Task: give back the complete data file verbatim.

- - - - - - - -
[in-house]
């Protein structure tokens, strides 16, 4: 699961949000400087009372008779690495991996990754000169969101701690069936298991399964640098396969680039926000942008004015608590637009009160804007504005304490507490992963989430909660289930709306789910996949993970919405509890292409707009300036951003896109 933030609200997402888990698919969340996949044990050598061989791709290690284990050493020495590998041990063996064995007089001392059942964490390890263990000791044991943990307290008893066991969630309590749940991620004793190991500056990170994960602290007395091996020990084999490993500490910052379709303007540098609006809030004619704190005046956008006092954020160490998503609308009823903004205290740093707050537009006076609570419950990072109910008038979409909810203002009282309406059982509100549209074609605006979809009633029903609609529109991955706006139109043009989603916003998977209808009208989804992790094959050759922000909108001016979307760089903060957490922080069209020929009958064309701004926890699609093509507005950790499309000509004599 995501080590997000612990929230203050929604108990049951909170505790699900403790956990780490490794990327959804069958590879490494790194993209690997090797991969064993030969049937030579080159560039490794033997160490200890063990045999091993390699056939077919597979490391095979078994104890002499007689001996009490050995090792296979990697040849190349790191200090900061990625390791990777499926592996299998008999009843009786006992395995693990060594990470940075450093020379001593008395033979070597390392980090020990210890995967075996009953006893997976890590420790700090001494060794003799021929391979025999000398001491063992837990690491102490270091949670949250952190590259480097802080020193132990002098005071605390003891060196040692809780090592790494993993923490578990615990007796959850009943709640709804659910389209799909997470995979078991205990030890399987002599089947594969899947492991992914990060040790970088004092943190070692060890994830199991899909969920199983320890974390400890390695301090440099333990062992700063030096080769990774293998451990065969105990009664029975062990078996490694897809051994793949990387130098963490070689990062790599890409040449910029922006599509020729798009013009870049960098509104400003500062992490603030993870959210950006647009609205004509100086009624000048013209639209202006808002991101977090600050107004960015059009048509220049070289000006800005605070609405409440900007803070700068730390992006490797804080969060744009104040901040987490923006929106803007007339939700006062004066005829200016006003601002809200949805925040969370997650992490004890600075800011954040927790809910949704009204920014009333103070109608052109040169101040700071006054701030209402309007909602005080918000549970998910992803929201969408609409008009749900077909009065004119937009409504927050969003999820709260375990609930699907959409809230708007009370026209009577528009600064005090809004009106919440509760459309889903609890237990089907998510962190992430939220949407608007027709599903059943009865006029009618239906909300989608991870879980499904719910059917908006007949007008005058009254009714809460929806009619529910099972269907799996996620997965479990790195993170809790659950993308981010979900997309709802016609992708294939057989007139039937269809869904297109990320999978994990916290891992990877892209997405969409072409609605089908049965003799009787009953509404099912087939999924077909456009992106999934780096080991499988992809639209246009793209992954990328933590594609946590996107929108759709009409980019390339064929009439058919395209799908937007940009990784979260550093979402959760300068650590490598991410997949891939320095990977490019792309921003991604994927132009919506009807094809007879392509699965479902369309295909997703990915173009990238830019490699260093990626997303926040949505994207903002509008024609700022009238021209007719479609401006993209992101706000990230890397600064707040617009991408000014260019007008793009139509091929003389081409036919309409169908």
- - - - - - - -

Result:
[in-house]
């Protein structure tokens, strides 16, 4: 699961949000400087009372008779690495991996990754000169969101701690069936298991399964640098396969680039926000942008004015608590637009009160804007504005304490507490992963989430909660289930709306789910996949993970919405509890292409707009300036951003896109 933030609200997402888990698919969340996949044990050598061989791709290690284990050493020495590998041990063996064995007089001392059942964490390890263990000791044991943990307290008893066991969630309590749940991620004793190991500056990170994960602290007395091996020990084999490993500490910052379709303007540098609006809030004619704190005046956008006092954020160490998503609308009823903004205290740093707050537009006076609570419950990072109910008038979409909810203002009282309406059982509100549209074609605006979809009633029903609609529109991955706006139109043009989603916003998977209808009208989804992790094959050759922000909108001016979307760089903060957490922080069209020929009958064309701004926890699609093509507005950790499309000509004599 995501080590997000612990929230203050929604108990049951909170505790699900403790956990780490490794990327959804069958590879490494790194993209690997090797991969064993030969049937030579080159560039490794033997160490200890063990045999091993390699056939077919597979490391095979078994104890002499007689001996009490050995090792296979990697040849190349790191200090900061990625390791990777499926592996299998008999009843009786006992395995693990060594990470940075450093020379001593008395033979070597390392980090020990210890995967075996009953006893997976890590420790700090001494060794003799021929391979025999000398001491063992837990690491102490270091949670949250952190590259480097802080020193132990002098005071605390003891060196040692809780090592790494993993923490578990615990007796959850009943709640709804659910389209799909997470995979078991205990030890399987002599089947594969899947492991992914990060040790970088004092943190070692060890994830199991899909969920199983320890974390400890390695301090440099333990062992700063030096080769990774293998451990065969105990009664029975062990078996490694897809051994793949990387130098963490070689990062790599890409040449910029922006599509020729798009013009870049960098509104400003500062992490603030993870959210950006647009609205004509100086009624000048013209639209202006808002991101977090600050107004960015059009048509220049070289000006800005605070609405409440900007803070700068730390992006490797804080969060744009104040901040987490923006929106803007007339939700006062004066005829200016006003601002809200949805925040969370997650992490004890600075800011954040927790809910949704009204920014009333103070109608052109040169101040700071006054701030209402309007909602005080918000549970998910992803929201969408609409008009749900077909009065004119937009409504927050969003999820709260375990609930699907959409809230708007009370026209009577528009600064005090809004009106919440509760459309889903609890237990089907998510962190992430939220949407608007027709599903059943009865006029009618239906909300989608991870879980499904719910059917908006007949007008005058009254009714809460929806009619529910099972269907799996996620997965479990790195993170809790659950993308981010979900997309709802016609992708294939057989007139039937269809869904297109990320999978994990916290891992990877892209997405969409072409609605089908049965003799009787009953509404099912087939999924077909456009992106999934780096080991499988992809639209246009793209992954990328933590594609946590996107929108759709009409980019390339064929009439058919395209799908937007940009990784979260550093979402959760300068650590490598991410997949891939320095990977490019792309921003991604994927132009919506009807094809007879392509699965479902369309295909997703990915173009990238830019490699260093990626997303926040949505994207903002509008024609700022009238021209007719479609401006993209992101706000990230890397600064707040617009991408000014260019007008793009139509091929003389081409036919309409169908």